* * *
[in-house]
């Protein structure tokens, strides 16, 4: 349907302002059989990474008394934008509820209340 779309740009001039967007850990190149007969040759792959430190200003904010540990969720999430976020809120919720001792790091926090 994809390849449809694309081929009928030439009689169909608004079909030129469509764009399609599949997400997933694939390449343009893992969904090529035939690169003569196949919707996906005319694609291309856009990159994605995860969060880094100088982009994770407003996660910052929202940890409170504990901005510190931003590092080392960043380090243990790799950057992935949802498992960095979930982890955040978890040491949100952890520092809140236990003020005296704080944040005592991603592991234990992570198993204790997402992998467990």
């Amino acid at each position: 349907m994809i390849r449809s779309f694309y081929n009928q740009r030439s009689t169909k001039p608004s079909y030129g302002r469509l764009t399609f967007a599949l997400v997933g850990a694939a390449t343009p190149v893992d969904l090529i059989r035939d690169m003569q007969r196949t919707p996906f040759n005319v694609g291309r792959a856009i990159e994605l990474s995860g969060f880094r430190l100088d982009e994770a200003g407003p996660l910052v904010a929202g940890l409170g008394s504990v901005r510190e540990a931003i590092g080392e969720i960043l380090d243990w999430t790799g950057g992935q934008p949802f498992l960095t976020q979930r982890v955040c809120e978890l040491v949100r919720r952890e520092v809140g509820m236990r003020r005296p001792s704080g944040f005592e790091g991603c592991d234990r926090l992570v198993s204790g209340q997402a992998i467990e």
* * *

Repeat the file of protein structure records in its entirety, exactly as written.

[in-house]
């Protein structure tokens, strides 16, 4: 349907302002059989990474008394934008509820209340 779309740009001039967007850990190149007969040759792959430190200003904010540990969720999430976020809120919720001792790091926090 994809390849449809694309081929009928030439009689169909608004079909030129469509764009399609599949997400997933694939390449343009893992969904090529035939690169003569196949919707996906005319694609291309856009990159994605995860969060880094100088982009994770407003996660910052929202940890409170504990901005510190931003590092080392960043380090243990790799950057992935949802498992960095979930982890955040978890040491949100952890520092809140236990003020005296704080944040005592991603592991234990992570198993204790997402992998467990």
């Amino acid at each position: 349907m994809i390849r449809s779309f694309y081929n009928q740009r030439s009689t169909k001039p608004s079909y030129g302002r469509l764009t399609f967007a599949l997400v997933g850990a694939a390449t343009p190149v893992d969904l090529i059989r035939d690169m003569q007969r196949t919707p996906f040759n005319v694609g291309r792959a856009i990159e994605l990474s995860g969060f880094r430190l100088d982009e994770a200003g407003p996660l910052v904010a929202g940890l409170g008394s504990v901005r510190e540990a931003i590092g080392e969720i960043l380090d243990w999430t790799g950057g992935q934008p949802f498992l960095t976020q979930r982890v955040c809120e978890l040491v949100r919720r952890e520092v809140g509820m236990r003020r005296p001792s704080g944040f005592e790091g991603c592991d234990r926090l992570v198993s204790g209340q997402a992998i467990e």